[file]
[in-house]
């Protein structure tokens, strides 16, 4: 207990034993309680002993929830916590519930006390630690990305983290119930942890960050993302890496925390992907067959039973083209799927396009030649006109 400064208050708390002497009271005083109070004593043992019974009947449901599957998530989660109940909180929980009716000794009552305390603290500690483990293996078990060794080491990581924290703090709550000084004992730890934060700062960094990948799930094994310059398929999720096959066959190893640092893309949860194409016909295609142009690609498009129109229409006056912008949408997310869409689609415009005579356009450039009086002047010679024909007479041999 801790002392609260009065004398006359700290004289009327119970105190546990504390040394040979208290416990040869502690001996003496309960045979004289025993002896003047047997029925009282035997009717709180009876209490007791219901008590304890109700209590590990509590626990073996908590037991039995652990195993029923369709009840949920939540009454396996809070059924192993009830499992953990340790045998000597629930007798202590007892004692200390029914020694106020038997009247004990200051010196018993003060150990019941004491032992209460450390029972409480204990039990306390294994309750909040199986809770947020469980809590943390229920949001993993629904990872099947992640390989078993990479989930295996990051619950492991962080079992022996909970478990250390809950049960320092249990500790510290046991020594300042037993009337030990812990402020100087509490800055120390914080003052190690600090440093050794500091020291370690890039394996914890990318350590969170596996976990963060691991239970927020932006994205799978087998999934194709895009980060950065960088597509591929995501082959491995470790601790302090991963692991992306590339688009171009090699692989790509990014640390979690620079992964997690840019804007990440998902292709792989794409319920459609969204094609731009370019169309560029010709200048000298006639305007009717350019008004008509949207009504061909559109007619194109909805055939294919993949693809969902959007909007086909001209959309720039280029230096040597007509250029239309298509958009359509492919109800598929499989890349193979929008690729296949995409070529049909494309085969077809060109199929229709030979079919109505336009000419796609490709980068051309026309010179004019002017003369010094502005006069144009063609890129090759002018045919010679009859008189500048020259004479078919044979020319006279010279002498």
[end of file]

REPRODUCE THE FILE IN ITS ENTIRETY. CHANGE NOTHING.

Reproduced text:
[in-house]
């Protein structure tokens, strides 16, 4: 207990034993309680002993929830916590519930006390630690990305983290119930942890960050993302890496925390992907067959039973083209799927396009030649006109 400064208050708390002497009271005083109070004593043992019974009947449901599957998530989660109940909180929980009716000794009552305390603290500690483990293996078990060794080491990581924290703090709550000084004992730890934060700062960094990948799930094994310059398929999720096959066959190893640092893309949860194409016909295609142009690609498009129109229409006056912008949408997310869409689609415009005579356009450039009086002047010679024909007479041999 801790002392609260009065004398006359700290004289009327119970105190546990504390040394040979208290416990040869502690001996003496309960045979004289025993002896003047047997029925009282035997009717709180009876209490007791219901008590304890109700209590590990509590626990073996908590037991039995652990195993029923369709009840949920939540009454396996809070059924192993009830499992953990340790045998000597629930007798202590007892004692200390029914020694106020038997009247004990200051010196018993003060150990019941004491032992209460450390029972409480204990039990306390294994309750909040199986809770947020469980809590943390229920949001993993629904990872099947992640390989078993990479989930295996990051619950492991962080079992022996909970478990250390809950049960320092249990500790510290046991020594300042037993009337030990812990402020100087509490800055120390914080003052190690600090440093050794500091020291370690890039394996914890990318350590969170596996976990963060691991239970927020932006994205799978087998999934194709895009980060950065960088597509591929995501082959491995470790601790302090991963692991992306590339688009171009090699692989790509990014640390979690620079992964997690840019804007990440998902292709792989794409319920459609969204094609731009370019169309560029010709200048000298006639305007009717350019008004008509949207009504061909559109007619194109909805055939294919993949693809969902959007909007086909001209959309720039280029230096040597007509250029239309298509958009359509492919109800598929499989890349193979929008690729296949995409070529049909494309085969077809060109199929229709030979079919109505336009000419796609490709980068051309026309010179004019002017003369010094502005006069144009063609890129090759002018045919010679009859008189500048020259004479078919044979020319006279010279002498």